The Museum of Modern Art and MoMA PS1 have joined in a multiyear partnership with The Studio Museum in Harlem. Together, these museums have developed a series of programs and exhibitions building on existing affiliations and shared values. At the core of this partnership is a joint fellowship for rising professionals in the arts. Founded in 2015, this fellowship program for the development of museum staff is aimed at mentoring and diversifying the next generation of art professionals. The two-year fellowship provides participants with the opportunity to spend a year at each institution, gaining experience in the curatorial or public programming departments.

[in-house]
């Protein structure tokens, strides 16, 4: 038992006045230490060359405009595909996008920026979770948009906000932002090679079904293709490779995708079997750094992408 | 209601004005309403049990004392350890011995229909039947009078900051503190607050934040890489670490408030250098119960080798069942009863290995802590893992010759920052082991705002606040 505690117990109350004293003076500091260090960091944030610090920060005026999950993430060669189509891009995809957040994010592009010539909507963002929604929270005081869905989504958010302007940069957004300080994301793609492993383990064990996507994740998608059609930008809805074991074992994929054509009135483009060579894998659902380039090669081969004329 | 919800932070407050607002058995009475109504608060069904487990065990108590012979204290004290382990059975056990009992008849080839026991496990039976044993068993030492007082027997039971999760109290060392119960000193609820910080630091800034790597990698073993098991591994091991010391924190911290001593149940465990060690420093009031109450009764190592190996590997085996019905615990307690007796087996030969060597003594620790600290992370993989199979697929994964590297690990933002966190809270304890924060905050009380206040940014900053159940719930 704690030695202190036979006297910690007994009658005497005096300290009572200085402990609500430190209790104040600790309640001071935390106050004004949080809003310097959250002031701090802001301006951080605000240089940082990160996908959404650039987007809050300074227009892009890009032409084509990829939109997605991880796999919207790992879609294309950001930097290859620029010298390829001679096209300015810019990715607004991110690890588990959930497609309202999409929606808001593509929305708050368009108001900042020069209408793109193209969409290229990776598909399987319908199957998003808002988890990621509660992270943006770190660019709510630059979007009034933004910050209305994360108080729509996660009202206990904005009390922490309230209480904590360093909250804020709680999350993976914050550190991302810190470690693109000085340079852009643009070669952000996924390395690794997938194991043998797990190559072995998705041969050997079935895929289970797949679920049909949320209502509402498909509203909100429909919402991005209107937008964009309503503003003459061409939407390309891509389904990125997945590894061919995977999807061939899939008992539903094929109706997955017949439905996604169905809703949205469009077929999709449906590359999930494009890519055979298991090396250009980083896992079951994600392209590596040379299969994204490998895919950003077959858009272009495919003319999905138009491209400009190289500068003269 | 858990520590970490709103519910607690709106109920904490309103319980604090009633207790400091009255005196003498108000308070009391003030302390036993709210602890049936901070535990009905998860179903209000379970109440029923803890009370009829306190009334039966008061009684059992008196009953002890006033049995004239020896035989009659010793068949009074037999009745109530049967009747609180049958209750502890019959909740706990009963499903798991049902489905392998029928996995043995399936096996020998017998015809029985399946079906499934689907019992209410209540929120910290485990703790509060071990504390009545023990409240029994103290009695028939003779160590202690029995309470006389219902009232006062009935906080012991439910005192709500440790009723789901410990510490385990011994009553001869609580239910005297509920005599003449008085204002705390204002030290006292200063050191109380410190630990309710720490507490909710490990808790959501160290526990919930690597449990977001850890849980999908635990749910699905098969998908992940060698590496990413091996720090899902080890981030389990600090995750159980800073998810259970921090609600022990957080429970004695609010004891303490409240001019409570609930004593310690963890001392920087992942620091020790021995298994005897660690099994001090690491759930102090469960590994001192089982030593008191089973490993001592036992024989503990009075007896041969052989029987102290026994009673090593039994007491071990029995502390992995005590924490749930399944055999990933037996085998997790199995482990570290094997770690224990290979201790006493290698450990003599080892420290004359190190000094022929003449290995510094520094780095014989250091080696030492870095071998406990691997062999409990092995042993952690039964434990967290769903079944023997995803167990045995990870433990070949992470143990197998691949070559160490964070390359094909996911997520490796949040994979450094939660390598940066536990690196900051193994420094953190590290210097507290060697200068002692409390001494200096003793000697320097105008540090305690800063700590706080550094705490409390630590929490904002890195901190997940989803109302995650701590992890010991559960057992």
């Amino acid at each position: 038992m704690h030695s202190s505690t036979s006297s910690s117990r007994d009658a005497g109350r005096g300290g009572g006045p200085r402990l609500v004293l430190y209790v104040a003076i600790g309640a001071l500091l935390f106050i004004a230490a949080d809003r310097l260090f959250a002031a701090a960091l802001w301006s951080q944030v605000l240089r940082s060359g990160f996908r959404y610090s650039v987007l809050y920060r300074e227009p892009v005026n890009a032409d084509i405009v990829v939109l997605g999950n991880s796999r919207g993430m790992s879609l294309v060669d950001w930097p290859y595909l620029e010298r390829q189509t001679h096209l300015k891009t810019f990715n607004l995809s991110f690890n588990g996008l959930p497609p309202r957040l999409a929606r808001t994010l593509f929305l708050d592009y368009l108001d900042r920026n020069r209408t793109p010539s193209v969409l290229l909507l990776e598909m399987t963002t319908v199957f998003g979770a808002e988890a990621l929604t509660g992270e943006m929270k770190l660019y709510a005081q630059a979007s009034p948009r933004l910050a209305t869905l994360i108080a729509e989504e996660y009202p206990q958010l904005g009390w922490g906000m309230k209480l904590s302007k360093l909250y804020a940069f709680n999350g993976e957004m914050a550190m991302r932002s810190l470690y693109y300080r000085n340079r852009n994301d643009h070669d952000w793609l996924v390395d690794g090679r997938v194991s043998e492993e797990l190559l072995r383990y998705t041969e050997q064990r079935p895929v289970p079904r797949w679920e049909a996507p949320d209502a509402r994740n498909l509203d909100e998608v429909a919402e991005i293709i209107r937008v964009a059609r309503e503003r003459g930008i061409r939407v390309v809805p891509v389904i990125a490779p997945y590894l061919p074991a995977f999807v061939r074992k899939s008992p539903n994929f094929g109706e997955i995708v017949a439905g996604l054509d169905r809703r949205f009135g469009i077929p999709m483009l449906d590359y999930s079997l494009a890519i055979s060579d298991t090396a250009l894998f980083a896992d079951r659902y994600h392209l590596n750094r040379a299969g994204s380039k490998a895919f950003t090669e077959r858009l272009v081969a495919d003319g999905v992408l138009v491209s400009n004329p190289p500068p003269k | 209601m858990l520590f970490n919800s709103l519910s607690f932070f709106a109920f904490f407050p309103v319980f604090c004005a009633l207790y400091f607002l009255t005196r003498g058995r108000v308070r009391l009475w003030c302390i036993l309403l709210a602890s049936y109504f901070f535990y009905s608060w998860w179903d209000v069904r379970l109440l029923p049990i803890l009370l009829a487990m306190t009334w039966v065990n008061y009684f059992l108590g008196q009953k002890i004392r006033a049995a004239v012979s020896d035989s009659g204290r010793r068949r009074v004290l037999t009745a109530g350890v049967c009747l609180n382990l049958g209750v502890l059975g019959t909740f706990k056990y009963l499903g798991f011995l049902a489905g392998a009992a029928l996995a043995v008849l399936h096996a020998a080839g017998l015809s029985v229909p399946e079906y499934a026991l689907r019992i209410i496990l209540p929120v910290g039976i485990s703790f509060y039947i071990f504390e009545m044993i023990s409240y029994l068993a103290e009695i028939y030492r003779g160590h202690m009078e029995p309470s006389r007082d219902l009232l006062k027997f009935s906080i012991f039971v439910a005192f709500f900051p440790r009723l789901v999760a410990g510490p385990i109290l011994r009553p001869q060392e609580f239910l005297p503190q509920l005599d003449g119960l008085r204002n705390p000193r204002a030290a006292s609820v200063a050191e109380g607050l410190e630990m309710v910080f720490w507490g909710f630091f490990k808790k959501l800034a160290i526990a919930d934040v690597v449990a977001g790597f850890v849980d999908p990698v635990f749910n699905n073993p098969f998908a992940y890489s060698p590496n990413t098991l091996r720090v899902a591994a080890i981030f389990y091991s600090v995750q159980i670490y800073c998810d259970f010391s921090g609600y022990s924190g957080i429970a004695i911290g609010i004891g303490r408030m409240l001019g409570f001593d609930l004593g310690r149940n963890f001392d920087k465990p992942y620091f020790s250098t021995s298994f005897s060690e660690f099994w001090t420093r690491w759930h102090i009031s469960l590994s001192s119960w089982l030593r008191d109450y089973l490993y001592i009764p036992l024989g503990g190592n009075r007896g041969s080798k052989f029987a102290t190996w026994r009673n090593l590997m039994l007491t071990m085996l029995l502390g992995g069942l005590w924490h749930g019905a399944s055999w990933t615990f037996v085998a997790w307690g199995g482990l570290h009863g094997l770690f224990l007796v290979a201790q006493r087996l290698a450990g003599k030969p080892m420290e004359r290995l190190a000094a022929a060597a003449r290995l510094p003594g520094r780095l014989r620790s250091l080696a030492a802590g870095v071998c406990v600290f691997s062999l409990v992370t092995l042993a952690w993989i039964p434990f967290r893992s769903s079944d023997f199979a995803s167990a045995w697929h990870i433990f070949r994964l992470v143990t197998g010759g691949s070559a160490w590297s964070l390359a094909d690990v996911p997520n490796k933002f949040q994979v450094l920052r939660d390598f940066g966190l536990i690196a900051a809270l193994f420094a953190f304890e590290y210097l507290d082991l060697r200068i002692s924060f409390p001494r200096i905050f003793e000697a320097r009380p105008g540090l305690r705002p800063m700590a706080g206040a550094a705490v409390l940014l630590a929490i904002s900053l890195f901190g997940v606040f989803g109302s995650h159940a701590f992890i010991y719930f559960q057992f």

In the third year of collaboration across institutions, the Studio Museum presents its annual Artist-in Residence exhibition at MoMA PS1, from November 18, 2021, to February 27, 2022. The exhibition, (Never) As I Was, features new work by the 2020–21 cohort of the Studio Museum’s foundational residency program, artists Widline Cadet (b. 1992, PétionVille, Haiti), Texas Isaiah (b. Brooklyn, NY), Genesis Jerez (b. 1993, Bronx, NY), and Jacolby Satterwhite (b. 1986, Columbia, SC). In response to the seismic impacts of the ongoing COVID-19 pandemic, for the first time in the Studio Museum’s history the artists participated entirely in remote form for the duration of the residency.

SPONSORSHIP:

The Elaine Dannheisser Projects Series is made possible in part by the Elaine Dannheisser Foundation and The Junior Associates of The Museum of Modern Art.